Explore further: Study reveals how kidney disease happens

More information: Cristina Clemente et al, MT4-MMP deficiency increases patrolling monocyte recruitment to early lesions and accelerates atherosclerosis, Nature Communications (2018). DOI: 10.1038/s41467-018-03351-4

Related Stories

Study reveals how kidney disease happens

February 22, 2018
Monash researchers have solved a mystery, revealing how certain immune cells work together to instigate autoimmune kidney disease.

No platelets, no immune response

August 1, 2016
When a virus attacks our organism, an inflammation appears on the affected area which triggers off the process of immune defence within our body. White blood cells (such as neutrophils and inflammatory monocytes) move quickly ...

Macrophage proliferation appears to drive progression of atherosclerosis

August 11, 2013
New insights into the development of vulnerable atherosclerotic plaques could lead to better treatment or prevention of heart attacks and strokes. In a report being published online in Nature Medicine, researchers at the ...

Scientists flip molecular switches to distinguish related immune cells

November 1, 2016
The cornerstone of genetics is the loss-of-function experiment. In short, this means that to figure out what exactly gene X is doing in a tissue of interest—be it developing brain cells or a pancreatic tumor—you somehow ...

Discovery of the monocytes that secrete a pro-inflammatory protein

August 10, 2017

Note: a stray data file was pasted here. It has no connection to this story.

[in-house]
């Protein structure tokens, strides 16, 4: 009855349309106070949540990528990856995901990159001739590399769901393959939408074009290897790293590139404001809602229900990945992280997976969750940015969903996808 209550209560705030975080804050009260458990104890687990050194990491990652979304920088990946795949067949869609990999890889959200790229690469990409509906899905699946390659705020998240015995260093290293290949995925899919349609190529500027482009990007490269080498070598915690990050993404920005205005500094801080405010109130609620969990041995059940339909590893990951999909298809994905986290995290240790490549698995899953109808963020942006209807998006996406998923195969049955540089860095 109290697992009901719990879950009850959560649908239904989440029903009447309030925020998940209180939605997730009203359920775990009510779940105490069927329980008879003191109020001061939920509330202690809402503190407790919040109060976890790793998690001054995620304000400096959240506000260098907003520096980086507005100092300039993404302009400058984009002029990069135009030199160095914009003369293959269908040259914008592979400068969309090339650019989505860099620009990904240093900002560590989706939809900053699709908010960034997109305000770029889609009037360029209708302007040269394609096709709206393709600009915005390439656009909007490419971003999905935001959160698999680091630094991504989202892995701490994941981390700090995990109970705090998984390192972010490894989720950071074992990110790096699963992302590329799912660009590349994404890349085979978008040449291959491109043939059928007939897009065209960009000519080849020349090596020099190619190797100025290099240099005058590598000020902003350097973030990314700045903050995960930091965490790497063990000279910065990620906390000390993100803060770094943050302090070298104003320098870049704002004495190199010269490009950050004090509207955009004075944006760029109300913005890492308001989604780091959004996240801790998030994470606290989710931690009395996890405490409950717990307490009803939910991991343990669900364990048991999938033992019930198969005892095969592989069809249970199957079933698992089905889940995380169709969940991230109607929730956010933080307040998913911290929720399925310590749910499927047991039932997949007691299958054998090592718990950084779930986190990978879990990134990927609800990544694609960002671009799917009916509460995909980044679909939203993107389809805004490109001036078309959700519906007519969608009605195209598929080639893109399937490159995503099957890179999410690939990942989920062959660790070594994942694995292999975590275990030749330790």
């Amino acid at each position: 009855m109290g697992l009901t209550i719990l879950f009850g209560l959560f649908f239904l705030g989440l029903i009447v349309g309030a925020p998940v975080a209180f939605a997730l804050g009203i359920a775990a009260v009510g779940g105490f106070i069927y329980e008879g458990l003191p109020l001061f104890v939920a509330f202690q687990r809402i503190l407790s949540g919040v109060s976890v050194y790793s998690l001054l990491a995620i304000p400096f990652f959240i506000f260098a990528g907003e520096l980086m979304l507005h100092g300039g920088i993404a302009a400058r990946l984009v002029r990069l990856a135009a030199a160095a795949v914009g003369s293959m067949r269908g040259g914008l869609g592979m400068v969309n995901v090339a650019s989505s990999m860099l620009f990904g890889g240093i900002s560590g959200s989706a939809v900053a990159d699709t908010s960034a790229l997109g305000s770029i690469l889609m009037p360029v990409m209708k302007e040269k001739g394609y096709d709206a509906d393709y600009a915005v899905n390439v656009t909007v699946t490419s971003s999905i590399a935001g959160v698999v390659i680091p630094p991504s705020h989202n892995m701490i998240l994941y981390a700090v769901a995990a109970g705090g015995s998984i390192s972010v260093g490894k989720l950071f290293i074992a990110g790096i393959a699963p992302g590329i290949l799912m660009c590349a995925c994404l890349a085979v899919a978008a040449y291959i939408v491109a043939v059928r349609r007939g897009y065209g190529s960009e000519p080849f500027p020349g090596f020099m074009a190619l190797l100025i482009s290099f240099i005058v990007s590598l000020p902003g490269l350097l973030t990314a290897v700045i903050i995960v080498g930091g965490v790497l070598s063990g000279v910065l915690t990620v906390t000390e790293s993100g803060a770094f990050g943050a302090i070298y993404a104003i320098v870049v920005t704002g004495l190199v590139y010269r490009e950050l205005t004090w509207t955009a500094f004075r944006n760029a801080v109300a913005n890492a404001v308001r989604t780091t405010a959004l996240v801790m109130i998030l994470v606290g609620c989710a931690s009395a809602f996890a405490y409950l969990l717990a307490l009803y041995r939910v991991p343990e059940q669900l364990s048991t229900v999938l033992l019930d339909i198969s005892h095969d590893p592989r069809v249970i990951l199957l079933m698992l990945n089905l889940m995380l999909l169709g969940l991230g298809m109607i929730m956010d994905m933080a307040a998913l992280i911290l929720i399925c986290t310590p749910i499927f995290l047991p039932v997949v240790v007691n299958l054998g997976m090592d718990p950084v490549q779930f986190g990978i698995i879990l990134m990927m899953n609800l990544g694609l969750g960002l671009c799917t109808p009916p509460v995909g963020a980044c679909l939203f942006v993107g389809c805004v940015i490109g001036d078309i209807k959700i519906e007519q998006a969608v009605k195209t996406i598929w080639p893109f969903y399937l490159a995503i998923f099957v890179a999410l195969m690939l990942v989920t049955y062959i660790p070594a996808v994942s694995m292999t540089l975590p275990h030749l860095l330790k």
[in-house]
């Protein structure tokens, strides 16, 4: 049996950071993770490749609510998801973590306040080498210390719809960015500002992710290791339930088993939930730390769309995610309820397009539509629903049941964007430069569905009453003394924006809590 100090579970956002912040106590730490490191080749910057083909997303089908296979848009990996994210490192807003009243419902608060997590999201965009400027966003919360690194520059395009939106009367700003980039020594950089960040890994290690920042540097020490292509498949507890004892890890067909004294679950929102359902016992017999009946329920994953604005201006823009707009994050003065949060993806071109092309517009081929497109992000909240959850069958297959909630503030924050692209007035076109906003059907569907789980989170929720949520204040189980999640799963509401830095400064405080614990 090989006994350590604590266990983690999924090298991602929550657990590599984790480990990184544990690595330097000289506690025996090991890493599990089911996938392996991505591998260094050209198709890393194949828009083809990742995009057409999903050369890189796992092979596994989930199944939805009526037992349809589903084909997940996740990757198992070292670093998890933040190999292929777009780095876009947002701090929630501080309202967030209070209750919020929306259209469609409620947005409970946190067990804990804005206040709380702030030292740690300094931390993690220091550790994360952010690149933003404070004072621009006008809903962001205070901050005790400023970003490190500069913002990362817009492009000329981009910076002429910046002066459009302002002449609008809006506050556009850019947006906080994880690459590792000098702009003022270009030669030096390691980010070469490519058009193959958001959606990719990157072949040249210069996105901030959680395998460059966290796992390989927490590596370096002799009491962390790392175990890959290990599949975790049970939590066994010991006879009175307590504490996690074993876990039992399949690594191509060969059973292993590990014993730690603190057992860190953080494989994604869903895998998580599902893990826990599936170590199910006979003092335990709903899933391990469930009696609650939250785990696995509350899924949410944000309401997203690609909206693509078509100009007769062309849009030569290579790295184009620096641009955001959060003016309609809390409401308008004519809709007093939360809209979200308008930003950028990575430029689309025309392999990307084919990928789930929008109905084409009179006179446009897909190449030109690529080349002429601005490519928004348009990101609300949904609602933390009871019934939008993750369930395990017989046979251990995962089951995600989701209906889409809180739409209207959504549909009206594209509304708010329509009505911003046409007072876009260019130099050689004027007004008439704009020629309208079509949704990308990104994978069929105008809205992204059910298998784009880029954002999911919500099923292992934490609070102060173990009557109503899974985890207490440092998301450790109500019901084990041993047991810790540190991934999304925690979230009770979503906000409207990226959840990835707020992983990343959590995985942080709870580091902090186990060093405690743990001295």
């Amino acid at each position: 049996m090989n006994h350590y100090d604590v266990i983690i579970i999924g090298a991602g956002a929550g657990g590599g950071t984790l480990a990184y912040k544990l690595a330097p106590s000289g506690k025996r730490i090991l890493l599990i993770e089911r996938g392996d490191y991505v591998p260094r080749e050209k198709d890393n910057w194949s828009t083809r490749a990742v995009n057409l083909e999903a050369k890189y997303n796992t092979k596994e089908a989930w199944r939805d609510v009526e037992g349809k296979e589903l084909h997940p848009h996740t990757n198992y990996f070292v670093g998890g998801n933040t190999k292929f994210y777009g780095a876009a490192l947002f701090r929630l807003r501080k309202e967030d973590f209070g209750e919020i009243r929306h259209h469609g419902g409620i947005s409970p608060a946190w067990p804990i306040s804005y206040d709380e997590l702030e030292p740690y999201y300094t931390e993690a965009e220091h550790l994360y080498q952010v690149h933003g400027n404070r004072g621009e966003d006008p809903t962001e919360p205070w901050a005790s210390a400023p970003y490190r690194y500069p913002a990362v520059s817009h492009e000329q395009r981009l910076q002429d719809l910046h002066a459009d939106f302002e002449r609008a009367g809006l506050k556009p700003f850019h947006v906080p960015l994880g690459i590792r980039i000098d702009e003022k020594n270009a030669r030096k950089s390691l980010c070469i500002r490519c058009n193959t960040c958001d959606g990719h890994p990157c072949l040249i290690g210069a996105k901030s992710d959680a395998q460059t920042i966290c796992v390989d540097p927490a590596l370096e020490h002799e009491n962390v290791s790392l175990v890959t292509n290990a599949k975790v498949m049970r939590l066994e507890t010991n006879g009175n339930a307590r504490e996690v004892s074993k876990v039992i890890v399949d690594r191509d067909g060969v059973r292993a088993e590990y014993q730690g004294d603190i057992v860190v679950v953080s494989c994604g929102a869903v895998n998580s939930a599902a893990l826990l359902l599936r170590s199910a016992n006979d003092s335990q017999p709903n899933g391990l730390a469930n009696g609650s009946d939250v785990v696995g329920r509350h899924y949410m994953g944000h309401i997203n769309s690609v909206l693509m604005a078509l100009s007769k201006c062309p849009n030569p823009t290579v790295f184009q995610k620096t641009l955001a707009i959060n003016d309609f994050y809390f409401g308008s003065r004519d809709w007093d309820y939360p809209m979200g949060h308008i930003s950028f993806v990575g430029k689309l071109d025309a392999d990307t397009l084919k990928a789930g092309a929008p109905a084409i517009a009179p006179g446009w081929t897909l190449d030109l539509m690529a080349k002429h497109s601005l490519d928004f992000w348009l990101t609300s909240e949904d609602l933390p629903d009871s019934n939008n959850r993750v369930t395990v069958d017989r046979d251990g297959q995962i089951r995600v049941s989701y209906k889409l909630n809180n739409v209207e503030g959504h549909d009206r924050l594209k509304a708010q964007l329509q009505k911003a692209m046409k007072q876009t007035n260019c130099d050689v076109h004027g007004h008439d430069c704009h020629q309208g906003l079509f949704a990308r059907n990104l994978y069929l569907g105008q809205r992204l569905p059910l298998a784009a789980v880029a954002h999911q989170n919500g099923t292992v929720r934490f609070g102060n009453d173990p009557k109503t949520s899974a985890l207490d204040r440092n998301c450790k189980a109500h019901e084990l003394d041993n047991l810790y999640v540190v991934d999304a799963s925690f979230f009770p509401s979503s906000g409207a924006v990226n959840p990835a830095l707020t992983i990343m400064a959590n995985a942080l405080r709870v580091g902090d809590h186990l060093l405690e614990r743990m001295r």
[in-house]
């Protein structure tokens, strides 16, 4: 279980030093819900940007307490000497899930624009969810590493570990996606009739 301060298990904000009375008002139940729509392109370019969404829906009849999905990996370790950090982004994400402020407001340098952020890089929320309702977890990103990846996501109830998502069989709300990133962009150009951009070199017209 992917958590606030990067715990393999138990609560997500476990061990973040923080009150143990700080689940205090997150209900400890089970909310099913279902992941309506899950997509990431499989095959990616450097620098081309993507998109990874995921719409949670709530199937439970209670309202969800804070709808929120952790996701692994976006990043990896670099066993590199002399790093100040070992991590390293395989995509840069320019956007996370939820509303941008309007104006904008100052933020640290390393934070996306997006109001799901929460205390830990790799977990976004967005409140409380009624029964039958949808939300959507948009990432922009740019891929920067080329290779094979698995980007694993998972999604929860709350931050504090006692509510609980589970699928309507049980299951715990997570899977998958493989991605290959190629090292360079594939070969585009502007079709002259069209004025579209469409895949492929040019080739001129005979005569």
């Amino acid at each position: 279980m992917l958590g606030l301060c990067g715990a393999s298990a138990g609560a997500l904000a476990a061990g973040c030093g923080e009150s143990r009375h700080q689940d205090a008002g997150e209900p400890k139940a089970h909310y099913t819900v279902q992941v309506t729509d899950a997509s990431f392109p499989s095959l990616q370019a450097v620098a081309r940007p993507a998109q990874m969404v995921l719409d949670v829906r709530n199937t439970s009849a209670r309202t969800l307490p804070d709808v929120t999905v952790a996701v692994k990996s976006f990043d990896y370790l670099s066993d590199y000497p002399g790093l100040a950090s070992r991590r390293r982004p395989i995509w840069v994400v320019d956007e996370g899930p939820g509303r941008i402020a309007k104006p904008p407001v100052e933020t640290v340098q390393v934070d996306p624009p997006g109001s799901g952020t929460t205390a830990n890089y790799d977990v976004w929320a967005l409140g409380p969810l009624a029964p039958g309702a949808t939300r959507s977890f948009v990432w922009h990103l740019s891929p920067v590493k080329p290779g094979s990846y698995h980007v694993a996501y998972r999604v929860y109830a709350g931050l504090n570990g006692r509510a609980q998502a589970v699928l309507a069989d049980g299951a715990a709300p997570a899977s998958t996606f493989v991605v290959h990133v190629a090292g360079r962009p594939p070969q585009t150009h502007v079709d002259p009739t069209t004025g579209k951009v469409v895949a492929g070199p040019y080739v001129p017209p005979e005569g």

Different populations of white blood cells secrete different levels of IL-1β, a pro-inflammatory protein that normally helps the body fight off infection and injury, but may also trigger autoimmune disease and inflammatory ...

Recommended for you

Mumps resurgence likely due to waning vaccine-derived immunity

March 21, 2018
A resurgence of mumps in the U.S. among vaccinated young adults appears to be due to waning of vaccine-induced immunity, according to a new analysis from Harvard T.H. Chan School of Public Health. Researchers found that vaccine-derived ...

Western diet depletes artery-protecting immune cells

March 21, 2018
New research from scientists at the La Jolla Institute For Allergy and Immunology shows how a diet high in fat and cholesterol depletes the ranks of artery-protecting immune cells, turning them into promoters of inflammation, ...

Quintupling inhaler medication may not prevent asthma attacks in children

March 19, 2018
Children with mild to moderate asthma do not benefit from a common practice of increasing their inhaled steroids at the first signs of an asthma exacerbation, according to clinical trial results published in The New England ...

How allergens trigger asthma attacks

March 19, 2018
A team of Inserm and CNRS researchers from the Institute of Pharmacology and Structural Biology have identified a protein that acts like a sensor detecting allergens in the respiratory tract that are responsible for asthma ...

Single steroid-bronchodilator treatment for control and rescue improves persistent asthma

March 19, 2018
When it comes to treating teens and adults with persistent asthma, using a single corticosteroid and long-acting bronchodilator treatment for both daily asthma control and for rescue relief during sudden asthma attacks is ...

Obesity and health problems: New research on a safeguard mechanism

March 16, 2018
Obesity and its negative impacts on health - including metabolic syndrome, type-2 diabetes mellitus and cardiovascular complications - are a global pandemic (Taubes, 2009). The worldwide incidence of obesity has more than ...


Please sign in to add a comment. Registration is free, and takes less than a minute. Read more

Click here to reset your password.
Sign in to get notified via email when new comments are made.